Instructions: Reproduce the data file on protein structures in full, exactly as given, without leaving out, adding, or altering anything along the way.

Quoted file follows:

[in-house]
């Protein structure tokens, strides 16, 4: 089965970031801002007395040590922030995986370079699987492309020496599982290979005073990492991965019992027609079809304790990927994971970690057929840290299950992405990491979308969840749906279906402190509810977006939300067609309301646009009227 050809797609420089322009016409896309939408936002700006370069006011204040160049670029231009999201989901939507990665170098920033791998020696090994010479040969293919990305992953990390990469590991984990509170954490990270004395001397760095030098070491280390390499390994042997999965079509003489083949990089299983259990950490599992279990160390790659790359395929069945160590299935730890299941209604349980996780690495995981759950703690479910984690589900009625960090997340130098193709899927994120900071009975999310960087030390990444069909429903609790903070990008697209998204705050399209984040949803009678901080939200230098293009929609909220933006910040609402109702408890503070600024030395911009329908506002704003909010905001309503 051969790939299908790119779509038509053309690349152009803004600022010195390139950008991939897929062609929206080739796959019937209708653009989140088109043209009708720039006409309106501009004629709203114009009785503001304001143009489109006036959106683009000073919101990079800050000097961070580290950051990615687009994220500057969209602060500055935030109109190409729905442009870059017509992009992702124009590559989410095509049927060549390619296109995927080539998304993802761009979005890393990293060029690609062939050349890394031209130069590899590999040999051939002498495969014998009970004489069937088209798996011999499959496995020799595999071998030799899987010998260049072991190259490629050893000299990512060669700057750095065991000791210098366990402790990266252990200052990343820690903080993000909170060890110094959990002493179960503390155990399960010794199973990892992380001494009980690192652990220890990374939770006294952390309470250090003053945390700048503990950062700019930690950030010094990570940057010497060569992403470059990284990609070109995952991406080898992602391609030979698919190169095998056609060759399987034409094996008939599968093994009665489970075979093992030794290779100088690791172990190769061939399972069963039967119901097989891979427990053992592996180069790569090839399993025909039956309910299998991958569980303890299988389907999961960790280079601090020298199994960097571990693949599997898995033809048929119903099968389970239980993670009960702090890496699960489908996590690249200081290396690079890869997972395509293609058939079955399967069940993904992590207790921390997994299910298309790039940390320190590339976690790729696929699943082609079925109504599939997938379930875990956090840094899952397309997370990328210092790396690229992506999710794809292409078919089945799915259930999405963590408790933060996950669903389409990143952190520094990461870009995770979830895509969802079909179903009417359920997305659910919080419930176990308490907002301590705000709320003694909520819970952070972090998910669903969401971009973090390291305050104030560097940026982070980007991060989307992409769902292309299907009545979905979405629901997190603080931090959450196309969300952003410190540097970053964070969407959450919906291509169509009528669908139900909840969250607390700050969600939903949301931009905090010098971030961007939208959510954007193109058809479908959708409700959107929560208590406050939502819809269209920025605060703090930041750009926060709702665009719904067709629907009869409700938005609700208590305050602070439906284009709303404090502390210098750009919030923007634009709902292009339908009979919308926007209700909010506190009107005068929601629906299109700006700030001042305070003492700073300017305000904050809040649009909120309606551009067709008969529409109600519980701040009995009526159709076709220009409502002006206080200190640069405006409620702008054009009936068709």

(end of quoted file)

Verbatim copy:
[in-house]
């Protein structure tokens, strides 16, 4: 089965970031801002007395040590922030995986370079699987492309020496599982290979005073990492991965019992027609079809304790990927994971970690057929840290299950992405990491979308969840749906279906402190509810977006939300067609309301646009009227 050809797609420089322009016409896309939408936002700006370069006011204040160049670029231009999201989901939507990665170098920033791998020696090994010479040969293919990305992953990390990469590991984990509170954490990270004395001397760095030098070491280390390499390994042997999965079509003489083949990089299983259990950490599992279990160390790659790359395929069945160590299935730890299941209604349980996780690495995981759950703690479910984690589900009625960090997340130098193709899927994120900071009975999310960087030390990444069909429903609790903070990008697209998204705050399209984040949803009678901080939200230098293009929609909220933006910040609402109702408890503070600024030395911009329908506002704003909010905001309503 051969790939299908790119779509038509053309690349152009803004600022010195390139950008991939897929062609929206080739796959019937209708653009989140088109043209009708720039006409309106501009004629709203114009009785503001304001143009489109006036959106683009000073919101990079800050000097961070580290950051990615687009994220500057969209602060500055935030109109190409729905442009870059017509992009992702124009590559989410095509049927060549390619296109995927080539998304993802761009979005890393990293060029690609062939050349890394031209130069590899590999040999051939002498495969014998009970004489069937088209798996011999499959496995020799595999071998030799899987010998260049072991190259490629050893000299990512060669700057750095065991000791210098366990402790990266252990200052990343820690903080993000909170060890110094959990002493179960503390155990399960010794199973990892992380001494009980690192652990220890990374939770006294952390309470250090003053945390700048503990950062700019930690950030010094990570940057010497060569992403470059990284990609070109995952991406080898992602391609030979698919190169095998056609060759399987034409094996008939599968093994009665489970075979093992030794290779100088690791172990190769061939399972069963039967119901097989891979427990053992592996180069790569090839399993025909039956309910299998991958569980303890299988389907999961960790280079601090020298199994960097571990693949599997898995033809048929119903099968389970239980993670009960702090890496699960489908996590690249200081290396690079890869997972395509293609058939079955399967069940993904992590207790921390997994299910298309790039940390320190590339976690790729696929699943082609079925109504599939997938379930875990956090840094899952397309997370990328210092790396690229992506999710794809292409078919089945799915259930999405963590408790933060996950669903389409990143952190520094990461870009995770979830895509969802079909179903009417359920997305659910919080419930176990308490907002301590705000709320003694909520819970952070972090998910669903969401971009973090390291305050104030560097940026982070980007991060989307992409769902292309299907009545979905979405629901997190603080931090959450196309969300952003410190540097970053964070969407959450919906291509169509009528669908139900909840969250607390700050969600939903949301931009905090010098971030961007939208959510954007193109058809479908959708409700959107929560208590406050939502819809269209920025605060703090930041750009926060709702665009719904067709629907009869409700938005609700208590305050602070439906284009709303404090502390210098750009919030923007634009709902292009339908009979919308926007209700909010506190009107005068929601629906299109700006700030001042305070003492700073300017305000904050809040649009909120309606551009067709008969529409109600519980701040009995009526159709076709220009409502002006206080200190640069405006409620702008054009009936068709």